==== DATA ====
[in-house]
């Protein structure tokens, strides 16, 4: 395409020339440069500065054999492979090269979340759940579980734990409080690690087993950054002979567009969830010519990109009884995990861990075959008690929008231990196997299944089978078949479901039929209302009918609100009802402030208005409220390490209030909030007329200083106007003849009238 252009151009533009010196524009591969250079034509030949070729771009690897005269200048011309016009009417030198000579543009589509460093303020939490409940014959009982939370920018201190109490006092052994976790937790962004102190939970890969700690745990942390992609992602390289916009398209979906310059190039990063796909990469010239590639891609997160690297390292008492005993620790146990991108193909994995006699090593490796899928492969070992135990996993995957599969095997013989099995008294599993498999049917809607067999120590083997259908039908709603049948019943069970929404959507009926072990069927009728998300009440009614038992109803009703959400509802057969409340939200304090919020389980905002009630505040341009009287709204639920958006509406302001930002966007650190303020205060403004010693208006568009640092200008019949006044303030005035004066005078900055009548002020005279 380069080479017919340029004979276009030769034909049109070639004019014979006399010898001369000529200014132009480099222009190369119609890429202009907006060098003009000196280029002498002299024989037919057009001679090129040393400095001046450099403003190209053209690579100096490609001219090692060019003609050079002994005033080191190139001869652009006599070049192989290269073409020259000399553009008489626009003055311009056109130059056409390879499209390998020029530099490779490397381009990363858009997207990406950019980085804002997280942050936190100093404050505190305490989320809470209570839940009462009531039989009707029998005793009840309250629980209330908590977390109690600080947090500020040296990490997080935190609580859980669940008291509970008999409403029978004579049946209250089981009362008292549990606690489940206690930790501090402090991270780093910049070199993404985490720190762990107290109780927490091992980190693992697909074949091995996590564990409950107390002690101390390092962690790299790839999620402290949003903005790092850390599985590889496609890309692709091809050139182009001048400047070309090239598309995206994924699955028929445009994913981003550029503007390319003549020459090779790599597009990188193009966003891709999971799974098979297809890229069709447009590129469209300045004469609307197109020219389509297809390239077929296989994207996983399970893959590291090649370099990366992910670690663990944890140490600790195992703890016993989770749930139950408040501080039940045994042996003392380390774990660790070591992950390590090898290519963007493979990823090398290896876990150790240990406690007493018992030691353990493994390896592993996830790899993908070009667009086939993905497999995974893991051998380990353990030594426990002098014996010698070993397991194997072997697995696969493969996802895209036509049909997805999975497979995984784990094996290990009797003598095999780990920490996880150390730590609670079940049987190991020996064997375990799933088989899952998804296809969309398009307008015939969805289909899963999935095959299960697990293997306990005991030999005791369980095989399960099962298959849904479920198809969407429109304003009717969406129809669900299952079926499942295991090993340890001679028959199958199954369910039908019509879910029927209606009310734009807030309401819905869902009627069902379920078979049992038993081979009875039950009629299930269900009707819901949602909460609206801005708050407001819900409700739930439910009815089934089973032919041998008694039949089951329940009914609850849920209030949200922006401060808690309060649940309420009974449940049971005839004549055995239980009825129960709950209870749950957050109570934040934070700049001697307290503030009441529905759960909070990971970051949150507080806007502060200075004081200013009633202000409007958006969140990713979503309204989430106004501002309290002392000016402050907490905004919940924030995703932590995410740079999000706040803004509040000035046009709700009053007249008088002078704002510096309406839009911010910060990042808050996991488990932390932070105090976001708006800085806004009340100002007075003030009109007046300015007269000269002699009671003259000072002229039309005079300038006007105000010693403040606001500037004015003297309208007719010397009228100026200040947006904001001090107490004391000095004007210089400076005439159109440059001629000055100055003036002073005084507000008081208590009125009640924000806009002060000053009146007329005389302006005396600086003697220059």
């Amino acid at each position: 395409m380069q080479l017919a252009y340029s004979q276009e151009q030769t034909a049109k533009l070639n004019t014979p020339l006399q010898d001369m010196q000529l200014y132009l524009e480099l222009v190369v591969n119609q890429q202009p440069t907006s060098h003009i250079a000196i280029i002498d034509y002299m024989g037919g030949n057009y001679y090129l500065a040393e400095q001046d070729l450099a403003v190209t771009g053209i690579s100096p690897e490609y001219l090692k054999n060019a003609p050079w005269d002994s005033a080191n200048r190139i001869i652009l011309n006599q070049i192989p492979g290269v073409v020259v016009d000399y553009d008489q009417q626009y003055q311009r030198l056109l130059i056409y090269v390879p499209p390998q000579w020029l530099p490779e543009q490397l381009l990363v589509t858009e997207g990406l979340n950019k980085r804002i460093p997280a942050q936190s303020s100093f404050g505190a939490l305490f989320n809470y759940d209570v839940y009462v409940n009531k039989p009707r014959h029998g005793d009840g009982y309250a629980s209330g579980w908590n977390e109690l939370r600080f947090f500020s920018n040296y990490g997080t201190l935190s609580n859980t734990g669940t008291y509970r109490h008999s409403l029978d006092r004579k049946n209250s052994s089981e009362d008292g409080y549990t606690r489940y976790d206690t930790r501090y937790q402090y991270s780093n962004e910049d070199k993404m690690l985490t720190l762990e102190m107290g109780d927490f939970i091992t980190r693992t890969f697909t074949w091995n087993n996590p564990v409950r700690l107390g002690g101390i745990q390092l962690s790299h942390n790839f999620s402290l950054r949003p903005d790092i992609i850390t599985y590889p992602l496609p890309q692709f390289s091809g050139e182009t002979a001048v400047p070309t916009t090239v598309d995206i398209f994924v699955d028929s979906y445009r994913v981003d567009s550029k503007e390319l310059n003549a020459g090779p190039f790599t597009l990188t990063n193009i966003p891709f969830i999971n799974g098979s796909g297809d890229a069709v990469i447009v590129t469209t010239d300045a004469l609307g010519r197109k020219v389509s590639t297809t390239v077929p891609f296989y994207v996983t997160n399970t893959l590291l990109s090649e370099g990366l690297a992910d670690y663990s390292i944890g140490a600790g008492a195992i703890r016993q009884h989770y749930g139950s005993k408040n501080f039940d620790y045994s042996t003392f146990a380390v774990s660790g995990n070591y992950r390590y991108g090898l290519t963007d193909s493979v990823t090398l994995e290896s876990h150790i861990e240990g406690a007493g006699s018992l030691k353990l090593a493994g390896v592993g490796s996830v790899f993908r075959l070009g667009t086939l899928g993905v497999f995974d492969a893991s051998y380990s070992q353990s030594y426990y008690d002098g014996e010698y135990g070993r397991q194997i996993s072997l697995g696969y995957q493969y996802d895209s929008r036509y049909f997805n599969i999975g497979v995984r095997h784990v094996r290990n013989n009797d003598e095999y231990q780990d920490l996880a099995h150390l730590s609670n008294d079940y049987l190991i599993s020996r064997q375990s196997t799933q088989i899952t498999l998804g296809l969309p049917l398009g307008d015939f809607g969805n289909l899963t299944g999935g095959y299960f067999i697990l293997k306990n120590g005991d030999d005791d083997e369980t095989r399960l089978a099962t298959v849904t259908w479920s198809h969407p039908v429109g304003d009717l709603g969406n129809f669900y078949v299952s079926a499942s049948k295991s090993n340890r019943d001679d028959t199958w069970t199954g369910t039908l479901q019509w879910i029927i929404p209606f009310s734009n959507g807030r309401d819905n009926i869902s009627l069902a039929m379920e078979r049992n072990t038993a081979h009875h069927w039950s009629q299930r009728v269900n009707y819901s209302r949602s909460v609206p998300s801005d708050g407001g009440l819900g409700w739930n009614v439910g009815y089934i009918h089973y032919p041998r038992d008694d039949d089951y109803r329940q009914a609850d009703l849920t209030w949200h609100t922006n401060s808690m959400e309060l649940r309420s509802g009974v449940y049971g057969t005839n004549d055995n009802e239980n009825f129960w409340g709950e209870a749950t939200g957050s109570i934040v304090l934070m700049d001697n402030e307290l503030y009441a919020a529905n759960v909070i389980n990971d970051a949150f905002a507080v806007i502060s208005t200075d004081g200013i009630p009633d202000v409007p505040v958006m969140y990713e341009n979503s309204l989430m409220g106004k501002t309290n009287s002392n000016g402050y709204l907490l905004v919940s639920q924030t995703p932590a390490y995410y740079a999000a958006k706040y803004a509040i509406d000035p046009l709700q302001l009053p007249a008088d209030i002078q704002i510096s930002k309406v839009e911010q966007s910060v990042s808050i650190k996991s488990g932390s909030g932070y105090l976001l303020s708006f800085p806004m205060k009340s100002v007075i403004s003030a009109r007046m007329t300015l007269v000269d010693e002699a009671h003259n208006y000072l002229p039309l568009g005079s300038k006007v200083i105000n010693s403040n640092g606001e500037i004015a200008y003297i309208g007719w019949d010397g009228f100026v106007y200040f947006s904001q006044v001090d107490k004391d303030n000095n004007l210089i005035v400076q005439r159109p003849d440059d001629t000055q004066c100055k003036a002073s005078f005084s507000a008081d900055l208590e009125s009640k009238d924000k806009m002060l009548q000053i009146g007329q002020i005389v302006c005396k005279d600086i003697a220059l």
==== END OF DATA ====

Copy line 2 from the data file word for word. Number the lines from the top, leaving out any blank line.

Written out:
């Protein structure tokens, strides 16, 4: 395409020339440069500065054999492979090269979340759940579980734990409080690690087993950054002979567009969830010519990109009884995990861990075959008690929008231990196997299944089978078949479901039929209302009918609100009802402030208005409220390490209030909030007329200083106007003849009238 252009151009533009010196524009591969250079034509030949070729771009690897005269200048011309016009009417030198000579543009589509460093303020939490409940014959009982939370920018201190109490006092052994976790937790962004102190939970890969700690745990942390992609992602390289916009398209979906310059190039990063796909990469010239590639891609997160690297390292008492005993620790146990991108193909994995006699090593490796899928492969070992135990996993995957599969095997013989099995008294599993498999049917809607067999120590083997259908039908709603049948019943069970929404959507009926072990069927009728998300009440009614038992109803009703959400509802057969409340939200304090919020389980905002009630505040341009009287709204639920958006509406302001930002966007650190303020205060403004010693208006568009640092200008019949006044303030005035004066005078900055009548002020005279 380069080479017919340029004979276009030769034909049109070639004019014979006399010898001369000529200014132009480099222009190369119609890429202009907006060098003009000196280029002498002299024989037919057009001679090129040393400095001046450099403003190209053209690579100096490609001219090692060019003609050079002994005033080191190139001869652009006599070049192989290269073409020259000399553009008489626009003055311009056109130059056409390879499209390998020029530099490779490397381009990363858009997207990406950019980085804002997280942050936190100093404050505190305490989320809470209570839940009462009531039989009707029998005793009840309250629980209330908590977390109690600080947090500020040296990490997080935190609580859980669940008291509970008999409403029978004579049946209250089981009362008292549990606690489940206690930790501090402090991270780093910049070199993404985490720190762990107290109780927490091992980190693992697909074949091995996590564990409950107390002690101390390092962690790299790839999620402290949003903005790092850390599985590889496609890309692709091809050139182009001048400047070309090239598309995206994924699955028929445009994913981003550029503007390319003549020459090779790599597009990188193009966003891709999971799974098979297809890229069709447009590129469209300045004469609307197109020219389509297809390239077929296989994207996983399970893959590291090649370099990366992910670690663990944890140490600790195992703890016993989770749930139950408040501080039940045994042996003392380390774990660790070591992950390590090898290519963007493979990823090398290896876990150790240990406690007493018992030691353990493994390896592993996830790899993908070009667009086939993905497999995974893991051998380990353990030594426990002098014996010698070993397991194997072997697995696969493969996802895209036509049909997805999975497979995984784990094996290990009797003598095999780990920490996880150390730590609670079940049987190991020996064997375990799933088989899952998804296809969309398009307008015939969805289909899963999935095959299960697990293997306990005991030999005791369980095989399960099962298959849904479920198809969407429109304003009717969406129809669900299952079926499942295991090993340890001679028959199958199954369910039908019509879910029927209606009310734009807030309401819905869902009627069902379920078979049992038993081979009875039950009629299930269900009707819901949602909460609206801005708050407001819900409700739930439910009815089934089973032919041998008694039949089951329940009914609850849920209030949200922006401060808690309060649940309420009974449940049971005839004549055995239980009825129960709950209870749950957050109570934040934070700049001697307290503030009441529905759960909070990971970051949150507080806007502060200075004081200013009633202000409007958006969140990713979503309204989430106004501002309290002392000016402050907490905004919940924030995703932590995410740079999000706040803004509040000035046009709700009053007249008088002078704002510096309406839009911010910060990042808050996991488990932390932070105090976001708006800085806004009340100002007075003030009109007046300015007269000269002699009671003259000072002229039309005079300038006007105000010693403040606001500037004015003297309208007719010397009228100026200040947006904001001090107490004391000095004007210089400076005439159109440059001629000055100055003036002073005084507000008081208590009125009640924000806009002060000053009146007329005389302006005396600086003697220059």